I will go with similar bases to those of the cave goblin horde of course (still working on them!), but probably put more dark coloured rocks, both for contrast with the red of the gnashers’s skin and because they dwell in deeper caves than even cave goblins do.
That’s all for today. Next one prodder team and two more old-school squigs.
A nifty alternative to the mutant shaman of witchcraft, this smaller, more traditional, cave goblin from the Battle for Skull Pass set is painted like the rest of the cave goblin horde but stands on top a slab of rock to show his status.
The paint job is basic, with a little more emphasis on the puppet fetish on top of his staff. The base is an experiment with a piece of bark, painted more or less as slate – I should probably increase the contrast somehow…
The texture of the fetish’s cloak is voluntarily coarse, done with some yellow blots where the folds stand out, glazed over with red and purple to blend it in a little.
I will save the pyromancer shaman for later and move on to the next project…
I went for a quick paint job and a garish palette.
Most areas – like the scarf on his face – are layered with several different colours, building up from the initial zenithal highlight, other than using some shading and highlighting as usual. The vest mixes turquoise and aquamarine with blue shades and pure white highlights. The tail is a mix of green, purple and light browns. And so on…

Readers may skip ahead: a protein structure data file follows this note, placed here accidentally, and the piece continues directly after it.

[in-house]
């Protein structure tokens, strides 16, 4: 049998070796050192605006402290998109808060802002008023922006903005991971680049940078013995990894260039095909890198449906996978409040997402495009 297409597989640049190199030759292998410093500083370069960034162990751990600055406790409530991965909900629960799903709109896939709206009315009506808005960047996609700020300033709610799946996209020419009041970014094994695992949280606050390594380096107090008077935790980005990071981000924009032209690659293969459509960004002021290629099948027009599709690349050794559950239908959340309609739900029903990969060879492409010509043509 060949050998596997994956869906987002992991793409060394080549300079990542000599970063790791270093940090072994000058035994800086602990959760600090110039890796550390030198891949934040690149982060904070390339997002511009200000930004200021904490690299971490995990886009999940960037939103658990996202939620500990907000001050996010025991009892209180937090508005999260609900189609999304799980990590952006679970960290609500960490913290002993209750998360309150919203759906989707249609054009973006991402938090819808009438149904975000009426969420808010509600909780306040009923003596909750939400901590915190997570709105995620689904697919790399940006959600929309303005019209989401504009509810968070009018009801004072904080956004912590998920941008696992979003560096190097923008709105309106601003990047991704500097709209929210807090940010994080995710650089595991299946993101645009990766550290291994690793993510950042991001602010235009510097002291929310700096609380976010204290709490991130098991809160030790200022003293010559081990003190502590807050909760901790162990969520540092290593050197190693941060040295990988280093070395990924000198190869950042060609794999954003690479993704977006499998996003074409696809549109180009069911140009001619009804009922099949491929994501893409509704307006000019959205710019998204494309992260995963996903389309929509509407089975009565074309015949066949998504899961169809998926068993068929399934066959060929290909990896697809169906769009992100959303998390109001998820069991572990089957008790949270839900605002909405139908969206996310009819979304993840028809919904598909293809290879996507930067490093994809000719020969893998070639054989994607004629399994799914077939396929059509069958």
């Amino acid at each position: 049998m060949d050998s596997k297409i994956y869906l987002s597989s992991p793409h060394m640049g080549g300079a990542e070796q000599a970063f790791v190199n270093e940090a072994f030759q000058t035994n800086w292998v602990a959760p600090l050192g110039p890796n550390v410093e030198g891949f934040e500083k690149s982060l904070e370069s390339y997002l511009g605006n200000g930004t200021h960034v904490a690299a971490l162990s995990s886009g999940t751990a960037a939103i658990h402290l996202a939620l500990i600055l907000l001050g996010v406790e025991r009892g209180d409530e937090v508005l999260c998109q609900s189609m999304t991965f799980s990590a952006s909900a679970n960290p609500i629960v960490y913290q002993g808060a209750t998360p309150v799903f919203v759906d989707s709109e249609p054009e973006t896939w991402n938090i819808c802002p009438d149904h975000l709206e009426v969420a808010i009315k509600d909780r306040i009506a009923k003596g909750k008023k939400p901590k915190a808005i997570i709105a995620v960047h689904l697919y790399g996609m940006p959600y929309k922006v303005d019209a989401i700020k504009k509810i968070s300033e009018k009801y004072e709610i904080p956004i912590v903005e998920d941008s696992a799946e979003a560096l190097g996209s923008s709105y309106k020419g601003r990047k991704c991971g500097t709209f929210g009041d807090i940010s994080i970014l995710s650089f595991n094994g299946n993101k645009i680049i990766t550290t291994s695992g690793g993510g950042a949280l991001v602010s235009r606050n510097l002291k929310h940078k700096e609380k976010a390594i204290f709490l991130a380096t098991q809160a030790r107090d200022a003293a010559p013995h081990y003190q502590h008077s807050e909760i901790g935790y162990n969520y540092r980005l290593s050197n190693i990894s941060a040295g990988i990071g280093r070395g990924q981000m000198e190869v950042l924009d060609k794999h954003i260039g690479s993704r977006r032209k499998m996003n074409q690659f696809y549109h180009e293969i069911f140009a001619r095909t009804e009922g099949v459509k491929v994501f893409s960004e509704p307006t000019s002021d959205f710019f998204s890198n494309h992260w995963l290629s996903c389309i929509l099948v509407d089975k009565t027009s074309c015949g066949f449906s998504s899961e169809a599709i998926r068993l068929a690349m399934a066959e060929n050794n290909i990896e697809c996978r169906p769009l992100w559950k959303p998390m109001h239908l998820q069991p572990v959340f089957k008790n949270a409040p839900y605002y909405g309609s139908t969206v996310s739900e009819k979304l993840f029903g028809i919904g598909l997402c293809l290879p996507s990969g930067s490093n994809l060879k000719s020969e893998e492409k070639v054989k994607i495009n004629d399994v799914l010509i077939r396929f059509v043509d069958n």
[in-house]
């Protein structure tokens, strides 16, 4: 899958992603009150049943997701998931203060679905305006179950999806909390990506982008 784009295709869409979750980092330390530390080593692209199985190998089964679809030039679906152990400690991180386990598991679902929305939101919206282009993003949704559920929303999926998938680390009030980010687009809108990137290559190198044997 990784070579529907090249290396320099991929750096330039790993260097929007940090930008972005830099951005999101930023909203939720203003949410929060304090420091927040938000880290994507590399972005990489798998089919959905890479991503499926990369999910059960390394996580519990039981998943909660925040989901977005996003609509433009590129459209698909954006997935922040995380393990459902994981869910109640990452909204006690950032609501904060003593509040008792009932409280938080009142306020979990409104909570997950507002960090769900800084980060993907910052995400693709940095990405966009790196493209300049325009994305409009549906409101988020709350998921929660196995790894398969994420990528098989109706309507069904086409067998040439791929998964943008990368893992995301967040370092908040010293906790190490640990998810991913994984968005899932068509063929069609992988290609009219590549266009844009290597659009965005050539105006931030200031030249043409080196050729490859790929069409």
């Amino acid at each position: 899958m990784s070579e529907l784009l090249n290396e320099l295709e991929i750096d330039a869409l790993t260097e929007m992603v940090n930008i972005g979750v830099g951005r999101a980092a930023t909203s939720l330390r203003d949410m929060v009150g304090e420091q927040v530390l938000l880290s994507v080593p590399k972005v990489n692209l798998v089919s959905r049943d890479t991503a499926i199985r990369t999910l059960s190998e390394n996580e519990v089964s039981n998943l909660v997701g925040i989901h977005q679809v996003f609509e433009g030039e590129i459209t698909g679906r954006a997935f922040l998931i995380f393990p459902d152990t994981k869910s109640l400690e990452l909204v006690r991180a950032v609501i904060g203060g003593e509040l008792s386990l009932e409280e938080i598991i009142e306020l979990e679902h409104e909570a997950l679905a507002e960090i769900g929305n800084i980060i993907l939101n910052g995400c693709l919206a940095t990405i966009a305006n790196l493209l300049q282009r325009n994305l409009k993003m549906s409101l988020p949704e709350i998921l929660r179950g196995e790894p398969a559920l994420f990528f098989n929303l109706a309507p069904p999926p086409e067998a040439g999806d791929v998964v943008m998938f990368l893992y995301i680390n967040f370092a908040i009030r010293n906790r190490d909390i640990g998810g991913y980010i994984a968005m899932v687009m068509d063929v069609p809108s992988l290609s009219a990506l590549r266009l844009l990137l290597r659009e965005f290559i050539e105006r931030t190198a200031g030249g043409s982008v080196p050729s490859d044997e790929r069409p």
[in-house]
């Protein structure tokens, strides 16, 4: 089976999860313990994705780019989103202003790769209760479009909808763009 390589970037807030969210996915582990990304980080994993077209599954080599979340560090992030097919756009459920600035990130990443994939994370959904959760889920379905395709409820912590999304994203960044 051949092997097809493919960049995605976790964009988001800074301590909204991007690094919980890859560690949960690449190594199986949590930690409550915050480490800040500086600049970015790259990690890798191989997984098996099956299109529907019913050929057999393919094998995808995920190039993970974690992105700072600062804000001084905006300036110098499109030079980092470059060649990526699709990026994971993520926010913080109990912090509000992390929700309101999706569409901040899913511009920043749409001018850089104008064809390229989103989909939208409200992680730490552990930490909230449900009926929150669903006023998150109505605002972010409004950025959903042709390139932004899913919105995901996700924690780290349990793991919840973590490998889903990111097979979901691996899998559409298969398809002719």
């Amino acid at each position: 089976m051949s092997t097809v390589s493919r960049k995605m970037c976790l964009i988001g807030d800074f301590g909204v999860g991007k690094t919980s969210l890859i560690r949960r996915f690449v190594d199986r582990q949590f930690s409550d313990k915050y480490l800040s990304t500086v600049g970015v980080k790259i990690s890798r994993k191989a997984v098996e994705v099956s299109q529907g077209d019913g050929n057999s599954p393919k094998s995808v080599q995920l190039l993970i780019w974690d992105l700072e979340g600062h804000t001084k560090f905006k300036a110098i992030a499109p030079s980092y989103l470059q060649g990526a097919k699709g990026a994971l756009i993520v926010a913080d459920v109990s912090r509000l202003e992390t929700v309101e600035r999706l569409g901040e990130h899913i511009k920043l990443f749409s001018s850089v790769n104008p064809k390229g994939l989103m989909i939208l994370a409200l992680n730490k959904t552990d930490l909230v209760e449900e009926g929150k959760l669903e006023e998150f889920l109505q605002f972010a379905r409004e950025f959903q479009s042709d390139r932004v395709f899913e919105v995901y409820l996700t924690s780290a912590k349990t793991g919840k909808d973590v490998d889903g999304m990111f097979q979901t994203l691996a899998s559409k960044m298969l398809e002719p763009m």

NMM is very basic and with little contrast, but I think it works well all the same.
Next I’ll do some basing and show you a picture of this fella in the horde.
I started working on this extremely pleasing Rackham miniature which will represent a cave goblin witch doctor following the way of witchcraft.
I decided to include mutants alongside the classic squigs or gnashers from the caves – it fits the theme of general weirdness of the cave dwellers and will allow me to throw in the occasional outstanding model. The figure has a tail that you can barely see which suggests a brush with skaven warpstone.
I went for a silk aquamarine robe, with turquoise, green and blue shades and watered-down white reflexes (still working on it, of course), a definitely rougher rag mouth scarf – put on in haste to protect himself from the foulness of elven perfume – and added to the usual cave goblin skin palette some violet and some extra pure yellow for dramatic highlights.
Pictures are meh, I’m sorry, but what do you think so far?